What You Need to Know About CRISPR
December 1, 2015
By Mark Terry, BioSpace.com Breaking News Staff
CRISPR Therapeutics is headquartered in Basel, Switzerland, and has research and development operations in Cambridge, Mass. where the company’s focus is on developing gene editing technology called CRISPR-Cas9.
CRISPR stands for clustered, regularly interspaced palindromic repeats. With Cas9, or CRISPR-associated protein 9, the technology platform is a way to turn a bacterial defense mechanism against viruses into a tool to edit genes.
The technology was discovered by UC Berkeley professor Jennifer Doudna and Emmanuelle Charpentier professor Jennifer Doudna and Emmanuelle Charpentier of the Helmholtz Centre for Infection Research in Braunschweig, Germany. Doudna went on to found Caribou Biosciences, which in 2015 developed a collaboration agreement with the Novartis Institute for Biomedical Research in Cambridge, Mass. Caribou then founded another firm, also in Cambridge, Intellia Therapeutics. Charpentier sold her part of the rights of the CRISPR-Cas9 platform to CRISPR Therapeutics.
“CRISPR-Cas9 is a breakthrough in our ability to treat serious diseases,” Lundberg said in a statement in April 2015, “and we are now focused on translating this discovery into important new therapies for patients.”
Rodger Novak—founder, chief executive officer and director. A former professor at the Vienna Biocenter in Austria, before CRISPR he was global head of Anti-Infectives Research & Development for Paris-based Sanofi . Prior to that, he founded Nabriva Therapeutics and served as its chief operating officer.
Bill Lundberg—chief scientific officer. Previously the vice president and head of Translational Medicine at Alexion Pharmaceuticals Inc. , Lundberg has also held senior positions at Taligen Therapeutics, Antisoma, Xanthus, Wyeth and Genzyme .
Emmanuelle Charpentier—scientific founder. She is a professor at the Helmholtz Centre for Infection Research and Hannover Medical School, Germany, and the Laboratory for Molecular Infection Medicine at Umea University, Sweden. She is one of the co-discoverers of CRISPR technology.
Craig Mello—scientific founder. He is a Nobel prize-winning researcher at the Howard Hughes Medical Institute, the Blais University Chair in Molecular Medicine, and co-director of the RNA Therapeutics Institute at the University of Massachusetts Medical School.
Chad Cowan—scientific founder. He is an associate professor at Harvard University in the Department of Stem Cell and Regenerative Biology, and at Massachusetts General Hospitals, with appointments in the Center for Regenerative Medicine, the Cardiovascular Research Center and the Center for Human Genetics Research.
In April 2014, announced it raised $25 million in a Series A investment from Versant Ventures.
In April 2015, the company announced the closing of a Series A and Series B financing round totaling $89 million, including $35 million in new funding in the Series A round and $29 million in the Series B. The oversubscribed Series A and Series B rounds were led by strategic investors, SR One and Celgene , respectively. New investors included New Enterprise Associates and Abingworth, as well as the company’s founding investor, Versant Ventures.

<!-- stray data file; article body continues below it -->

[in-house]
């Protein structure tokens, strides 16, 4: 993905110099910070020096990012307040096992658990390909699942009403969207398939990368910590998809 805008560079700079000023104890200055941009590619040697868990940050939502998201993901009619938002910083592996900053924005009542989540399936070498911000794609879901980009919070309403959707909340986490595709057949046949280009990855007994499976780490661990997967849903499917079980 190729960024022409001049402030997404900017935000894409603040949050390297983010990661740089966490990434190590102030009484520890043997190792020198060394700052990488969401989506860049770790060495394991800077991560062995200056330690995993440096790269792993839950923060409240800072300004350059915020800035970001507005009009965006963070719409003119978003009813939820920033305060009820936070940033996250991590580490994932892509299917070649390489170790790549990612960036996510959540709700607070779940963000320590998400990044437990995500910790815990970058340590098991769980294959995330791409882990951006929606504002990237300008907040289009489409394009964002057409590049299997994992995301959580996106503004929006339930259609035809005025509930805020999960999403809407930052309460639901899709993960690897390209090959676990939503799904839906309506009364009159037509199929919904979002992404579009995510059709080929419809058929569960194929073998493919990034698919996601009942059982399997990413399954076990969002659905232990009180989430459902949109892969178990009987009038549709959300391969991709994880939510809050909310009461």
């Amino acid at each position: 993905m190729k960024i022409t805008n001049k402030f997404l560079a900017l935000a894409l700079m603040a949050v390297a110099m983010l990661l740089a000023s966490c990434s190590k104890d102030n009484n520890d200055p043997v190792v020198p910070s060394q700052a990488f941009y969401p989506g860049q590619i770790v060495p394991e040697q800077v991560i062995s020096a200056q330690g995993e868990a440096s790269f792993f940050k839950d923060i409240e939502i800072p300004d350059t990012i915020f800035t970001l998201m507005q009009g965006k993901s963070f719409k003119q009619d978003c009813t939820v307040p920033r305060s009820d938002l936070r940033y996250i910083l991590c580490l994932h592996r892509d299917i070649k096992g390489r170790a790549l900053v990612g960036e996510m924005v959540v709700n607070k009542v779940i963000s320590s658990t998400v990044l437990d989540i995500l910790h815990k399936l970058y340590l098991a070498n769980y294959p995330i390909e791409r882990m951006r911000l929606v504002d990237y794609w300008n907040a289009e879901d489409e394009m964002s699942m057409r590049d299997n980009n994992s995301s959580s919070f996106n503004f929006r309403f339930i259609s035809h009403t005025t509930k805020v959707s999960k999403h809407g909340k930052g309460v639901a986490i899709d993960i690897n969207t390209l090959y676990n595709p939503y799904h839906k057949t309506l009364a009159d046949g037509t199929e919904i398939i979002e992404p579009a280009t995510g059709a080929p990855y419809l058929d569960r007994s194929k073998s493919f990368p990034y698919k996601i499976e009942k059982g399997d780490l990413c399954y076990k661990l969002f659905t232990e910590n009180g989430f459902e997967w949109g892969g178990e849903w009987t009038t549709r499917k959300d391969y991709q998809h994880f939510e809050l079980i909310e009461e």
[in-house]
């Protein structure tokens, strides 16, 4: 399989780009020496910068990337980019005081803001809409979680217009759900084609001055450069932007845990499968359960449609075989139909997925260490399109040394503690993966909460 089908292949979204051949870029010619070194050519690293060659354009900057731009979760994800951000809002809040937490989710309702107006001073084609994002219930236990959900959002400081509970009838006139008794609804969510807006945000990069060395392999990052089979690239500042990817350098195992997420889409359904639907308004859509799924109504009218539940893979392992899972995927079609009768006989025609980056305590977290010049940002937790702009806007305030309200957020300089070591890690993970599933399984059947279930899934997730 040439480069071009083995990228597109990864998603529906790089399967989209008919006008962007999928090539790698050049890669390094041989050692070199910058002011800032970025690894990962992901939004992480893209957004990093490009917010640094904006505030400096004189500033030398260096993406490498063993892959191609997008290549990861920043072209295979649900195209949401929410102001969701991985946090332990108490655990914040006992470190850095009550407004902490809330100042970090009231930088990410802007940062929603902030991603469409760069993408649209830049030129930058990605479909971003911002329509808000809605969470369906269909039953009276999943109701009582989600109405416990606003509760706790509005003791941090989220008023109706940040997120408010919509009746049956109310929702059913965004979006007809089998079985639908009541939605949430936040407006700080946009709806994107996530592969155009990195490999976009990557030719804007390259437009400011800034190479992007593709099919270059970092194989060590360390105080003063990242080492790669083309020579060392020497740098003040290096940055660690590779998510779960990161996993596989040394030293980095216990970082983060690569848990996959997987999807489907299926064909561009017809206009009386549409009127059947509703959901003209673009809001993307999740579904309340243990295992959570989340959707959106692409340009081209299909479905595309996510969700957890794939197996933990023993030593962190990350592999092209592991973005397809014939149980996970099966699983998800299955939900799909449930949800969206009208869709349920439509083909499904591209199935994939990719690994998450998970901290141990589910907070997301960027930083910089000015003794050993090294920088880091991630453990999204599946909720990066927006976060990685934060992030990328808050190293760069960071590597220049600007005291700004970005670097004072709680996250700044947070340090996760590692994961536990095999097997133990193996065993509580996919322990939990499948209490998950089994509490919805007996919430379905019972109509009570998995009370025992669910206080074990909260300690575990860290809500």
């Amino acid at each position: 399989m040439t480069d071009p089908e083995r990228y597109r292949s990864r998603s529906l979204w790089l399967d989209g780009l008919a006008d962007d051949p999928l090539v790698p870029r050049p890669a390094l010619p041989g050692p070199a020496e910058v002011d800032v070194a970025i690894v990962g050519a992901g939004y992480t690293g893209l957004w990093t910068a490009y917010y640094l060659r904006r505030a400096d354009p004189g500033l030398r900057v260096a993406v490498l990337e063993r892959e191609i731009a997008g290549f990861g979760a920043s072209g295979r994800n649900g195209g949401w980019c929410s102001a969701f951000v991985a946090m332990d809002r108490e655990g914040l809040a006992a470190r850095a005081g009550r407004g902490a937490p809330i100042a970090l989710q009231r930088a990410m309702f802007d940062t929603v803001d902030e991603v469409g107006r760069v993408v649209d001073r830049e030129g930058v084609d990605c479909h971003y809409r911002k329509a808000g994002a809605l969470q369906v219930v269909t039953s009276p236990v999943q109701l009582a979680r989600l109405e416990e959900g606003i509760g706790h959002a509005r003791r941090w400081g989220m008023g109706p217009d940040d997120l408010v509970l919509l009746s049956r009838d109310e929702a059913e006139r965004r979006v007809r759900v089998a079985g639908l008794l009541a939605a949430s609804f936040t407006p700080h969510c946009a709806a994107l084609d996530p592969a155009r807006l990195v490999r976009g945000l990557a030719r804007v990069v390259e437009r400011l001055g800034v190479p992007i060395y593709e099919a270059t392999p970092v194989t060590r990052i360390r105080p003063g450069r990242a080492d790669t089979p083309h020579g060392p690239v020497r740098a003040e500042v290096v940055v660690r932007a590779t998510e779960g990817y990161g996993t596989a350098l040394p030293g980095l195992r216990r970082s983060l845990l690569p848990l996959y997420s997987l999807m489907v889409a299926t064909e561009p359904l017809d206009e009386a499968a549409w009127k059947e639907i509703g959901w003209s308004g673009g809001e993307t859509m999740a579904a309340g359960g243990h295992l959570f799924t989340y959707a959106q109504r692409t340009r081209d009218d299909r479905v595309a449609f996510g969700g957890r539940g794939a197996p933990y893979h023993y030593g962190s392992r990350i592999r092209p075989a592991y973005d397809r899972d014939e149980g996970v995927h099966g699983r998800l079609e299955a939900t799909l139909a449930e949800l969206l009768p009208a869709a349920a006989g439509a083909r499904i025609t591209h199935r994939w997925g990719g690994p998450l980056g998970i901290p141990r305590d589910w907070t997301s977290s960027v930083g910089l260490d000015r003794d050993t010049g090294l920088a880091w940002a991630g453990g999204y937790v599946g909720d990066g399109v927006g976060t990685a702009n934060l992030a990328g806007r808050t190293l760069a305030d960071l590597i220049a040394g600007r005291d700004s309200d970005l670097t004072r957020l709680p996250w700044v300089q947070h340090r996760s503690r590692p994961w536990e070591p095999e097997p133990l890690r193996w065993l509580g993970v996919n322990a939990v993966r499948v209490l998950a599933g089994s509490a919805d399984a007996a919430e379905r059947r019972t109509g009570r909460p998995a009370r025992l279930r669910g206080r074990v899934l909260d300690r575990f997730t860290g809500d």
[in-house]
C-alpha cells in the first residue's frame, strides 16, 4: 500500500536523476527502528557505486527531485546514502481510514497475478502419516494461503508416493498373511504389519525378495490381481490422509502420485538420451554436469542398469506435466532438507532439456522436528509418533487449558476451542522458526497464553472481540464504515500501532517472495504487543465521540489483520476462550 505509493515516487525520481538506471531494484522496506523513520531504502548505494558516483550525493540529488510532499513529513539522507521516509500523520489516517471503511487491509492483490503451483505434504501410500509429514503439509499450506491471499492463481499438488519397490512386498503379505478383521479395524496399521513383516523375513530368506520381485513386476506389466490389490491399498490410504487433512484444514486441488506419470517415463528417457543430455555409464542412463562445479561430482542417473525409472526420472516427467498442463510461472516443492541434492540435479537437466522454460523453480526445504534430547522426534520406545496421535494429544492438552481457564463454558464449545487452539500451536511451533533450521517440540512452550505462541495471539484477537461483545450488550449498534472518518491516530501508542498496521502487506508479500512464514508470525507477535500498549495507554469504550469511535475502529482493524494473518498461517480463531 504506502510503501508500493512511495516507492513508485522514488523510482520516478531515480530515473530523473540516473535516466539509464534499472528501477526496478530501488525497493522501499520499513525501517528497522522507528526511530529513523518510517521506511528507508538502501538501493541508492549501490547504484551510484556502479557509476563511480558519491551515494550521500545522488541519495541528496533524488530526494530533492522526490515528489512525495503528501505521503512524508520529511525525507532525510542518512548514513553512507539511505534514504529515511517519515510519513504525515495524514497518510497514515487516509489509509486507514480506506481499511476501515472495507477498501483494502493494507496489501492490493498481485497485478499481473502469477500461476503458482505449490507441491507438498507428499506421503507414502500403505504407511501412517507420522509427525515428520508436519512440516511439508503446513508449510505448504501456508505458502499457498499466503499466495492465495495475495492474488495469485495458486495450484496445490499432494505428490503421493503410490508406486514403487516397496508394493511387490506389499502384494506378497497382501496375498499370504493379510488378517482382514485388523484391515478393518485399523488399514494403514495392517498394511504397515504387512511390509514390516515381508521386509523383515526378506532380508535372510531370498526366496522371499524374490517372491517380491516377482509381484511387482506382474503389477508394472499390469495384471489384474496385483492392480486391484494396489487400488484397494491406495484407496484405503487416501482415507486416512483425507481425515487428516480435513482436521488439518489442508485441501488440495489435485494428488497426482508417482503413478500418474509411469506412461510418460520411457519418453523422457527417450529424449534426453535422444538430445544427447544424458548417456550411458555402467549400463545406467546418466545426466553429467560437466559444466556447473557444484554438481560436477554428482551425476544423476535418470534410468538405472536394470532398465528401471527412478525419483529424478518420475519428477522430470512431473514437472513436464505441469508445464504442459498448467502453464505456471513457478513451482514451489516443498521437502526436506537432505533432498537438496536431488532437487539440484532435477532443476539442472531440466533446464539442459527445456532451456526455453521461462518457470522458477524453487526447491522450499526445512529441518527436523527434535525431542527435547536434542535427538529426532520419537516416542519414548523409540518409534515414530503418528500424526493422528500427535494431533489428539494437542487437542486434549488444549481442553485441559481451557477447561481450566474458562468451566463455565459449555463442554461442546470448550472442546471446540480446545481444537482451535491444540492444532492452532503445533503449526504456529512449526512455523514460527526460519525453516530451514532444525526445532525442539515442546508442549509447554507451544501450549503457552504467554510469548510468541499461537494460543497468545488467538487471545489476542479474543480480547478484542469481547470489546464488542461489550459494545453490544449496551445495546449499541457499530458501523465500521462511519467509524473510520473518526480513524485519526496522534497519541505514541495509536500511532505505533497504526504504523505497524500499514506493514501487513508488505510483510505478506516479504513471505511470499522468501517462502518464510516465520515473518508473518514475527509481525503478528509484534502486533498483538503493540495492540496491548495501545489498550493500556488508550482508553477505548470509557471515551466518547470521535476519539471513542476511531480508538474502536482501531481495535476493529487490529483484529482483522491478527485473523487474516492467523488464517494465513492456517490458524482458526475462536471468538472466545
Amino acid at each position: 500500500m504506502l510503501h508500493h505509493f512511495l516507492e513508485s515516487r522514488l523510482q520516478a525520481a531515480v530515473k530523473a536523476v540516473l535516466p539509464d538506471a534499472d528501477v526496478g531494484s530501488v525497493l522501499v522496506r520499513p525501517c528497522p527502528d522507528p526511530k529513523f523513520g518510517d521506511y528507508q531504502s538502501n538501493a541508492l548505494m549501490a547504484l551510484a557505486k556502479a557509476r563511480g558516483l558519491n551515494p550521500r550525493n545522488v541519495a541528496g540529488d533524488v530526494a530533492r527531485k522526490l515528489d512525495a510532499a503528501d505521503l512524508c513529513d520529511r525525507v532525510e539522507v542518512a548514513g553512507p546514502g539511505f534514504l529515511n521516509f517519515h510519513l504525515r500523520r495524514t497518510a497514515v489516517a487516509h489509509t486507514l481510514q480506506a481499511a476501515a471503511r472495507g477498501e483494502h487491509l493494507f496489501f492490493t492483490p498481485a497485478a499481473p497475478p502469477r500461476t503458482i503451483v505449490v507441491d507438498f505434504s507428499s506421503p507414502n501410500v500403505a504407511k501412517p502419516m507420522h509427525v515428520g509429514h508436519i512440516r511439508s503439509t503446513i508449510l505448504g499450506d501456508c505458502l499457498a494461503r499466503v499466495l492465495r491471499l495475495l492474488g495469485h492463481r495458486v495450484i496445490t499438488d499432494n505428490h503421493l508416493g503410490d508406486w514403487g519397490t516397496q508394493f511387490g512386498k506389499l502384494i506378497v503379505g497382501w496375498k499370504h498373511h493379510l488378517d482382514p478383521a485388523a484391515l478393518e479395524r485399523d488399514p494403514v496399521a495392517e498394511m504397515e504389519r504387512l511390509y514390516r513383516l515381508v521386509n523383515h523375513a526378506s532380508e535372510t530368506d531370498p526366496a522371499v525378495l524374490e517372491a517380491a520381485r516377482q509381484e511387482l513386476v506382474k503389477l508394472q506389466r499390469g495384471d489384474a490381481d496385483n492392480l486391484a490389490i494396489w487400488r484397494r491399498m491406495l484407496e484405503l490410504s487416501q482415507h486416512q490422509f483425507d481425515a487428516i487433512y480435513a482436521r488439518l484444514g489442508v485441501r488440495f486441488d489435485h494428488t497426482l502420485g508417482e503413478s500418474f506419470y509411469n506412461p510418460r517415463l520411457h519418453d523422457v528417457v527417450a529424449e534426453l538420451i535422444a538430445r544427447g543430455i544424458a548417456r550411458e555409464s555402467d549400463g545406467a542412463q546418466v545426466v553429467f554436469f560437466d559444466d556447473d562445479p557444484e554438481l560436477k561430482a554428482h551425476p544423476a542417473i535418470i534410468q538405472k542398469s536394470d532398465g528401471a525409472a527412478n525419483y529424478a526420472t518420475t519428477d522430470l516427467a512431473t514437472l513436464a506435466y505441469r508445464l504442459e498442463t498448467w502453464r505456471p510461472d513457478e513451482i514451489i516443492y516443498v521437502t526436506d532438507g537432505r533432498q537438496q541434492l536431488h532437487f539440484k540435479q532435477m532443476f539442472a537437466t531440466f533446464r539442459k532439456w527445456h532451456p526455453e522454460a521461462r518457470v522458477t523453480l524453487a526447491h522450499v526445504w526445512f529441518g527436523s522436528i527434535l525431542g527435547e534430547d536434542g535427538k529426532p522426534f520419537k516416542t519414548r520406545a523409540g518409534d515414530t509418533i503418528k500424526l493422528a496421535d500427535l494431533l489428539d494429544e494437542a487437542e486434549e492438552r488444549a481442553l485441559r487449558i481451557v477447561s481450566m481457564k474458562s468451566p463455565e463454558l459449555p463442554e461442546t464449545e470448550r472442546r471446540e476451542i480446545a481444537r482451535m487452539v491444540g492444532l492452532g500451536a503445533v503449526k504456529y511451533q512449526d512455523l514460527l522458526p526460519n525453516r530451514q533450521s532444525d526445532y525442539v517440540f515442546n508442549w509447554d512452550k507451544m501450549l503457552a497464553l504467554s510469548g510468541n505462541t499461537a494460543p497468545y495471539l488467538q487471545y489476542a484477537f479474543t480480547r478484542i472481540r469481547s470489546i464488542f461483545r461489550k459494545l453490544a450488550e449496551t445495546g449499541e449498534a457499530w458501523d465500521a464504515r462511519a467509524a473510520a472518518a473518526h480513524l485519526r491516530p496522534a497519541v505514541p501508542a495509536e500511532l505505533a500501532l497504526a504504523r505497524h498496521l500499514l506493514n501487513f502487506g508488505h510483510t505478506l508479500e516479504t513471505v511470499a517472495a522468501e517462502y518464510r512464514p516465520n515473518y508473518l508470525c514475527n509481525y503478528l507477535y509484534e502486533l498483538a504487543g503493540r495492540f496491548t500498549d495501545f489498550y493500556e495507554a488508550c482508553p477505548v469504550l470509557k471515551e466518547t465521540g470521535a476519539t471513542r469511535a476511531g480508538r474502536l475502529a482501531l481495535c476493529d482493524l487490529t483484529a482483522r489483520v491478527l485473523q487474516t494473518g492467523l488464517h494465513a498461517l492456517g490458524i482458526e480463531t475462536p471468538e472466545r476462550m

Currently, the company is using its platform to treat non-germline (somatic) cells at the molecular level. As such, it is working on a portfolio of potential candidates, both in cells inside the body (in vivo) and in ex vivo (outside the body) treatments where specific cells are removed, edited using the technology, and delivered back into the patient. So far, the company is focusing on hemoglobinopathies, such as sickle cell disease and beta thalassemia, some forms of immunodeficiencies, and immune approaches to cancer treatment. It is also working with Vertex on developing therapies for sickle cell disease. Its in vivo approach has the potential to be used for diseases of the liver, eye and lung, as well as others.
CRISPR Cas9 is considered revolutionary technology, and as such is likely, at some level, to be used by many companies and institutions. Other companies that are directly controlling the technology include Caribou Biosciences, which has formed a strategic alliance with DuPont , and Novartis . Caribou also formed Intellia Therapeutics, which is active in this area.
The CRISPR-Cas9 technology has been the focus of several patent lawsuits. Doudna and Charpentier published the first paper describing the technology. However, Feng Zhang, a researcher at the MIT-Harvard Broad Institute filed a broad U.S. patent claim on the technology.
Another company involved is Editas Medicine, in Cambridge, Mass. Editas was founded by Doudna with Zhang and George Church.
Dollars and Deals
On Oct. 26, 2015, CRISPR announced it had entered into a strategic research collaboration with Boston-based Vertex Pharmaceuticals . The two companies plan to evaluate the use of CRISPR-Cas9 across multiple diseases where targets have been validated through human genetics. The collaboration will initially focus on cystic fibrosis and sickle cell disease.
What to Look For
The recent deal with Vertex is scheduled to run for four years, and allows Vertex the option of acquiring up to six programs, with the development costs shared between the two companies. CRISPR retains the U.S. commercialization rights for sickle cell disease. But the company’s focus is also on cystic fibrosis.
“Our mission is to provide transformative gene-based medicine for patients,” Lindberg told BioSpace in an exclusive statement. “We will leverage any technology available to treat serious diseases in ways similar to traditional and established gene therapy methods. There are many scientists and researchers using CRISPR-Cas9 to edit genes, but we have a terrific opportunity to use our technology platform to develop a portfolio of therapies for several unmet medical needs.”
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